Bloody students and their luxury flats
Clair WoodwardFollow author @Clairywoowoo
Clair Woodward is the Arts and Entertainment Editor of the Sunday Express. She lives in the basement of a Victorian Gothic pile which is 150 years old, and was shocked to calculate that the house is only 100 years older than her. She wonders how much longer she can cope with the steps.
A new student residence, edgily called The Edge, has just opened in Leeds. Its developers describe it as having ‘seven-star’ luxury, and it delivers in spades. There’s a sumptuous private cinema, a well-equipped gym, concierge service, laundry room without strange people and a funny smell, plus study rooms featuring inspirational quotes from student favourite Richard Branson on the walls.
The accommodation looks like a swish hotel, very modern with pictures of international cities on the walls; you can even book yourself a cleaner if the strain of looking after somewhere so posh is a little draining (£14 a week). And as it costs from £140 to £190 a week upwards (including bills), then the cleaner, plus a welcome pack of basic groceries that cost £21 (as opposed to my rough calculation of £15 if you bought them at a large supermarket), won’t worry your student loan too much.
It’s all a long way from my shared student house in Queens’ Head Road, Birmingham, in 1984. I paid £14 a week for a room in a house that, after we vacated it, was discovered to have an electrical cable from the boiler running directly under the bath. There’s an exclusive design feature for you; thank God the tub was made out of plastic, otherwise I wouldn’t be here writing this.
Unlike rooms at The Edge, mine didn’t have “dynamic storage soutions”, it had a wardrobe. And not even one qualifying as “vintage”, a term we didn’t use then. It would have come from the estate of deceased relative of the dodgy landlord, as did my original bed, which was propped up for several months on a sleeping bag when the leg fell off. I didn’t have a sweeping panorama of the New York skyline decorating the room; instead there were various postcards made by friends, a picture of Morrissey I’d cut out of the NME, and a poster for Speed Your Love To Me by Simple Minds.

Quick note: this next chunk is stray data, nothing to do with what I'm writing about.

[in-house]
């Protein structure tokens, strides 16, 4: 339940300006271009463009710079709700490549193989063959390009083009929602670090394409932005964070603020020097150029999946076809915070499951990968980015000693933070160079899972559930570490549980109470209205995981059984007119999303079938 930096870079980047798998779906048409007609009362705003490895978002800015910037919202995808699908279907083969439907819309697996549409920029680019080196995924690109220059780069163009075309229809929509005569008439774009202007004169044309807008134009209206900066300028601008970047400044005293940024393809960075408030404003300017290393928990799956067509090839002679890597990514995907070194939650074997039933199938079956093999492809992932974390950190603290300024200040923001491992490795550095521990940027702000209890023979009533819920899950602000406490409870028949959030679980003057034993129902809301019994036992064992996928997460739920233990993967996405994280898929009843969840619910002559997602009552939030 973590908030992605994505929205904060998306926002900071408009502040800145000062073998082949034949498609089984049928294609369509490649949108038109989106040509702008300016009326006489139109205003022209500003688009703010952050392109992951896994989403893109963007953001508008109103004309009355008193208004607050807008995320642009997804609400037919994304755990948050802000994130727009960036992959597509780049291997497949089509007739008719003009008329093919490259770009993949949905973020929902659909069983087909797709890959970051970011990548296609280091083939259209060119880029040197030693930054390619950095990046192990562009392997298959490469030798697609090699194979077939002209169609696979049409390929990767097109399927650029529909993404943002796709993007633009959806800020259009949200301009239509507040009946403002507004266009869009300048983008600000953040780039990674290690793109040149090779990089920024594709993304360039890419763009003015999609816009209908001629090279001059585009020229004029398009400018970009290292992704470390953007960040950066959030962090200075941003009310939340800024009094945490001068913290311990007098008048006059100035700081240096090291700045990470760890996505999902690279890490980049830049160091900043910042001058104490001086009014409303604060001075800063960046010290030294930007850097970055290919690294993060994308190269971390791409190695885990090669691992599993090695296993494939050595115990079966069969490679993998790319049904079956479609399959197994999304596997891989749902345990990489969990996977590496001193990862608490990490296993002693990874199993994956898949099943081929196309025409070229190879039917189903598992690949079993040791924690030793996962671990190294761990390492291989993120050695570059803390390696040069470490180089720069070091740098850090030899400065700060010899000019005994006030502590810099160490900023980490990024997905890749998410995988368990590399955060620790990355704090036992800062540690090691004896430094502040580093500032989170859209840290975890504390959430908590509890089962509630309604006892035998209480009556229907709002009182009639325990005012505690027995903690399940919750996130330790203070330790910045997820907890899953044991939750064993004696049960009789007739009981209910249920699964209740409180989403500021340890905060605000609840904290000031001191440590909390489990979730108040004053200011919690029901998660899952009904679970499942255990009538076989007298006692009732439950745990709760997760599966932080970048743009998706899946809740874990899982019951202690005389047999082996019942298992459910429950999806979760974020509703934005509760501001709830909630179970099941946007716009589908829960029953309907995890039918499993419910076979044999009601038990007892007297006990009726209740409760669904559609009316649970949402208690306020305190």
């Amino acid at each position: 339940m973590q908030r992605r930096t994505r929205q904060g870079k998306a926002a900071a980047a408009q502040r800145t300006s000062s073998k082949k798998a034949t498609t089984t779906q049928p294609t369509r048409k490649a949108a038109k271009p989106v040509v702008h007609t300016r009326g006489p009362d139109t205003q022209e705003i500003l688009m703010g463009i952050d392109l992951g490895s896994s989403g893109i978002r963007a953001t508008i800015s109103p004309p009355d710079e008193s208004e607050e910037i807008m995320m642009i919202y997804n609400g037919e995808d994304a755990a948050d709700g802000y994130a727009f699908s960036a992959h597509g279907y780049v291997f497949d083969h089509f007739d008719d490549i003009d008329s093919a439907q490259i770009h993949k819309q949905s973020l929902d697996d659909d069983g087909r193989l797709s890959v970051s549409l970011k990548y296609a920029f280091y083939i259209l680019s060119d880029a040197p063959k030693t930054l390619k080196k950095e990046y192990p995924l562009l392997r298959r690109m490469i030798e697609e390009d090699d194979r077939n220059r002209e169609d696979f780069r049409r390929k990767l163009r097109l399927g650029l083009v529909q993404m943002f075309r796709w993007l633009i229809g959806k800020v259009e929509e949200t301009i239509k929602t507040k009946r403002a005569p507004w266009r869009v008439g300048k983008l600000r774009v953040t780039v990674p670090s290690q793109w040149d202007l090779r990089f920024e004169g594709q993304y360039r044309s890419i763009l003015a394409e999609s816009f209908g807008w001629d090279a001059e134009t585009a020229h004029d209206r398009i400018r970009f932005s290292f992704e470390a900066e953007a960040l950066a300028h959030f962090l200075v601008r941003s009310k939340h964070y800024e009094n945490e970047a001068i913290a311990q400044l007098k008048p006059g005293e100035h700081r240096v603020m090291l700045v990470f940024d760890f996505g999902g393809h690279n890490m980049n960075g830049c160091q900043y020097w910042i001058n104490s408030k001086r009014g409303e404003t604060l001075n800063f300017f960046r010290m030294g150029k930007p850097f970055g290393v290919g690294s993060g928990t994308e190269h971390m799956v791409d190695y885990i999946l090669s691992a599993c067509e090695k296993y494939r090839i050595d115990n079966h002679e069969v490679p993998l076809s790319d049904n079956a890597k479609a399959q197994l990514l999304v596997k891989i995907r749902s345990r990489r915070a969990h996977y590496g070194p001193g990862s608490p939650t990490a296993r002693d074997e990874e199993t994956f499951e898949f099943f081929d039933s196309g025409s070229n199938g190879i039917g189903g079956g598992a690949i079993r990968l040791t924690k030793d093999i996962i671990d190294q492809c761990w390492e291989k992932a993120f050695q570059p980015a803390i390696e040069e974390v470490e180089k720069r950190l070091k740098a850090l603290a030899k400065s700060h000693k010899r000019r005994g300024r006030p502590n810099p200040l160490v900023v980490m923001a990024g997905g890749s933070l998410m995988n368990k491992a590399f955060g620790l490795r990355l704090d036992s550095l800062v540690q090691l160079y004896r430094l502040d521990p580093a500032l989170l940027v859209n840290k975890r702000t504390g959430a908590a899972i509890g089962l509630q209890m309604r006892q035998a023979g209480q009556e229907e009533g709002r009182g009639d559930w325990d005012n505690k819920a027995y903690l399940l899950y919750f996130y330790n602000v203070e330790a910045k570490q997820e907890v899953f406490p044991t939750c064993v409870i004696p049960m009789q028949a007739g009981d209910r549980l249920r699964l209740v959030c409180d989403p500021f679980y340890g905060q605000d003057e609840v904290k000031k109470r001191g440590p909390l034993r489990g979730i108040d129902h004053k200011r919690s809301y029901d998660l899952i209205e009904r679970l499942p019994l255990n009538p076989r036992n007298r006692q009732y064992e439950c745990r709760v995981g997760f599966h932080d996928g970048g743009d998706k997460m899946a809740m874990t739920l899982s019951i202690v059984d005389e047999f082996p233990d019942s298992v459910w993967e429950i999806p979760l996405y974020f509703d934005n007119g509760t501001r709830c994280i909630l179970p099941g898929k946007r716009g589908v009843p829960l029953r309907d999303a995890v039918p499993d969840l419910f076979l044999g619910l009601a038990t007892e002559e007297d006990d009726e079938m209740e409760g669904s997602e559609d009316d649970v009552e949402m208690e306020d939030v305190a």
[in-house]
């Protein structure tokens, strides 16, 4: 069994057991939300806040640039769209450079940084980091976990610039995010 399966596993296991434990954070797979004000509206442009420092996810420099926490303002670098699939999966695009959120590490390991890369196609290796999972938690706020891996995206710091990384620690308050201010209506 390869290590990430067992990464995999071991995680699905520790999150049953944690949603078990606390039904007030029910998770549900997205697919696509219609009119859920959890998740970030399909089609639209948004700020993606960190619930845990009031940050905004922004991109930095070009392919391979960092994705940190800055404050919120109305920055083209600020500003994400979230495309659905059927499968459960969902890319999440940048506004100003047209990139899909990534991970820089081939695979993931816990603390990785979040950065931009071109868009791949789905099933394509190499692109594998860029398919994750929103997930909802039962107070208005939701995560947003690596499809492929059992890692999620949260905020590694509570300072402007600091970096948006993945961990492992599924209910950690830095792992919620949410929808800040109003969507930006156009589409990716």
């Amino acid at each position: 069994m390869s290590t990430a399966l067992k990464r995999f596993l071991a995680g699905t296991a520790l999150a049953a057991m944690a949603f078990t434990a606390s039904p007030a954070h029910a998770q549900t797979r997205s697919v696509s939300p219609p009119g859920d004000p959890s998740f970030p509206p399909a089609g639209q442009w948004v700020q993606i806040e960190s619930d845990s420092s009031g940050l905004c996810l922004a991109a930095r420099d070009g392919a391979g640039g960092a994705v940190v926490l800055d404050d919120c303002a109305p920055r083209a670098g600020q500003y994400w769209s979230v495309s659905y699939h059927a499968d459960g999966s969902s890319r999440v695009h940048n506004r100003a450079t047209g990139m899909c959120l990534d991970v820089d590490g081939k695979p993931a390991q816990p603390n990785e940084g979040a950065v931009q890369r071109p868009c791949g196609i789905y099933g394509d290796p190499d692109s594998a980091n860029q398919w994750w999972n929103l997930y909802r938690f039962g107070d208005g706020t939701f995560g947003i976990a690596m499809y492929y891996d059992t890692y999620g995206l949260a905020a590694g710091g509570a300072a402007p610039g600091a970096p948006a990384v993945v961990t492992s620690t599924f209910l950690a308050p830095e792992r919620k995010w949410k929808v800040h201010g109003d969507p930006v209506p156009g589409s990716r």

The décor in the loo was more eccentric. Painted knicker-pink by the landlord, with vile green mock-tiled flooring, we brightened it up by putting a poster of George Michael and Andrew Ridgeley from Wham! on the inside door, which soon became covered with felt-tipped comments, increasingly rude ones.
Smash Hits magazine was the must-read in our house, and over the terms, provided a lot of visual stimulation. I put a picture of Morrissey with a kitten on a plate on the fridge, with the comment “Oh, no, not kitten again”. It stayed up long after the joke had worn off, alongside our free Vesta ready meals calendar (mainly featuring the Taj Mahal and curry) on which the cleaning roster was dutifully recorded.
I was always amazed that the windows didn’t fall out, as they were held in place by putty that hadn’t been replaced since the place was built in the Thirties. I recall my parents frantically nailing up pieces of opaque plastic at the kitchen windows as half-hearted double-glazing. It may have kept the odd draught out, but the most important purpose was that we couldn’t see the terrible garden, which had a shed in it that was so scary that it could have been a location in a Stephen King novel. I think I only sat in the garden once in two years, it was so overgrown. I found a rusty hammer in the long grass, merely adding to the American Gothic atmosphere of the place. Now that is edgy.
On a student grant, I couldn’t afford to spend £21 on a handful of grocery items, so it was either off to a terrible cheap supermarket for a basic weekly shop, or the Lo-Cost store near college, a store so basic that it would have made a shop in downtown Minsk during the Cold War appear like Harrods’ Food Hall.
That house was horrible. But it was also brilliant. Learning to live somewhere totally unlike your own comfortable parental home and just get on with it; to share a house with people you may not particularly like, and just get on with it. It’s all part of growing up, and I was really lucky that I got to do it. It was a darn sight more entertaining than sitting in a plush Study Room and looking at a big picture of Richard Branson before swanking off to watch something on your big telly in your expensive apartment.
If you live in luxury student accommodation, you won’t get the fun of filling the attic with every milk bottle you ever had delivered, as a friend in Newcastle did in the Eighties, and a few years later hearing that the ceiling had collapsed in a hail of glass (not funny really, but…), or another mate whose house organised a big, boozy lunch before breaking up for the Christmas holiday, and left the clearing up and leftovers until they got back in the New Year. On their return, they opened the kitchen door, and if you’ve ever read Will Self’s short story Flytopia, you can imagine the sight they were greeted by.
Student life thirty years ago was grotty, grubby and glorious. Whilst we didn’t live like The Young Ones, I know people who did, and they’ve all grown up alright and without too much permanent damage. Even today, as I live in a basement flat, I get the occasional slug on the living room rug, and years of living in a semi-slum mean I don’t run off screaming. Living in a broken home made me the woman I am today.